They are currently about three weeks old, and are living on a tarp in the corner of the office. They will be moved to the coop tomorrow, we plan, as long as nobody else gets too sick to help with the coop modifications. (Here’s hoping.)
Did I mention that they lay blue eggs? Mad, I tell you. Quite mad.
And a quick moment I captured that I wanted to share. When my two children got off the bus yesterday, they both were reading as they came up the driveway. (The younger one is reading The Hobbit. Take that, school, for scolding our family reading habits on report-card day. “Needs to read daily,” indeed. Try and stop them, I say.)
We forgot to close up the chicken coop. It is one of our nightly tasks, along with putting children to bed, making dinner, bringing in the firewood. Every night, we must close up the chicken coop. Last night we had people around for dinner, my husband was out for the day, people were coming and going at the time when we are usually doing our nightly routine. I thought about it a couple of times, and then was sure that my husband had taken care of it, because he arrived home after dark, and the light from the coop shines down the driveway, a beacon to remind us. But in the end, we forgot.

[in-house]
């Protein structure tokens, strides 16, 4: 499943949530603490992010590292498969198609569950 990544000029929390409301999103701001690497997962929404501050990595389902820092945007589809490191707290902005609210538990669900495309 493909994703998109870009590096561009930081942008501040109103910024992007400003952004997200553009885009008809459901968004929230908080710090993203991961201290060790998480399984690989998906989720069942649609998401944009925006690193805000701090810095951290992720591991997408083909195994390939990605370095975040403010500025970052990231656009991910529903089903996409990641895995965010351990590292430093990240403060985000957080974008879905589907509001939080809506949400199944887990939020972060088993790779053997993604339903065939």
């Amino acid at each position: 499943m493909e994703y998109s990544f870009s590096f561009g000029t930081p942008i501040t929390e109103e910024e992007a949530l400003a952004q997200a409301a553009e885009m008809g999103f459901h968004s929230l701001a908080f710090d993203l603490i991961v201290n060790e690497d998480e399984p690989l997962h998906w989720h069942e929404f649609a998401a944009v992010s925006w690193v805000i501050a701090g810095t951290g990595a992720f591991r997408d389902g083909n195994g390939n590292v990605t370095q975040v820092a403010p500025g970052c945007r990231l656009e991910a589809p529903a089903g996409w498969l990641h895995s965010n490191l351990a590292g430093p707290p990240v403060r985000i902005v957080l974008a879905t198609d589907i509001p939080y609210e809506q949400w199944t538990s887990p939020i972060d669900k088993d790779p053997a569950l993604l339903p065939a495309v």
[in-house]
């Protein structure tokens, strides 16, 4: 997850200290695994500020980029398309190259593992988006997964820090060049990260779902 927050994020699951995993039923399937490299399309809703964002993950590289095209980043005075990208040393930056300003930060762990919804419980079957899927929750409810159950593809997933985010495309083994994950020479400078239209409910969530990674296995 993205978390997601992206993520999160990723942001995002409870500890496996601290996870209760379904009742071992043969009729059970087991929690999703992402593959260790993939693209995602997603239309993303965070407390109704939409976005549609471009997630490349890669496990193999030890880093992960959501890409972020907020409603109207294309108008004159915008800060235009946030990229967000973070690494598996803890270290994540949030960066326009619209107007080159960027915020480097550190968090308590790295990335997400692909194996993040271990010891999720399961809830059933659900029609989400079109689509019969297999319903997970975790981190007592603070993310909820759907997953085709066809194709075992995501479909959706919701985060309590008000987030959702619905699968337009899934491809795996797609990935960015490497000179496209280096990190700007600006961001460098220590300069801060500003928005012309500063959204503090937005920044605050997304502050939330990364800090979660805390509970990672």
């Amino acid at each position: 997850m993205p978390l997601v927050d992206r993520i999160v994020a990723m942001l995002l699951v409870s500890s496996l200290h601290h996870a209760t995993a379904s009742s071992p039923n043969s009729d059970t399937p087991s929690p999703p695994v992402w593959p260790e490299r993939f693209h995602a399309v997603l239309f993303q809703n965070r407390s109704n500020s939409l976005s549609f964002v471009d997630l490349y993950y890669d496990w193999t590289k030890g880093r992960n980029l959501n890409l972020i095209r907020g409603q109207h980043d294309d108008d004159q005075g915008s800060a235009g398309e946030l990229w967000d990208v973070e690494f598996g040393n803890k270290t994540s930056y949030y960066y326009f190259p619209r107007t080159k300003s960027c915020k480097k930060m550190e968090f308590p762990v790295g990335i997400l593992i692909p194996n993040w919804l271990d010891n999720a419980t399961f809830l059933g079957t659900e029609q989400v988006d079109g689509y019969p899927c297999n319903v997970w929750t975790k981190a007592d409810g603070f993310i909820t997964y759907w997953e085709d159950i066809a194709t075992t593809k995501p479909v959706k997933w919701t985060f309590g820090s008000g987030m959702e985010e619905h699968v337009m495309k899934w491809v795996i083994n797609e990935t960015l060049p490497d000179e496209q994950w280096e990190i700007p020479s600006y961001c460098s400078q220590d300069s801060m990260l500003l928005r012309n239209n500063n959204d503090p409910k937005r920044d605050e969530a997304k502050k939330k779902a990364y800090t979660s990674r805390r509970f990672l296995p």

I glanced out the window at 6 this morning, and noticed. Thought about it briefly, thought that we hadn’t seen a fox in months, thought we were going to have to figure out a way to remember. I was more concerned about them being cold.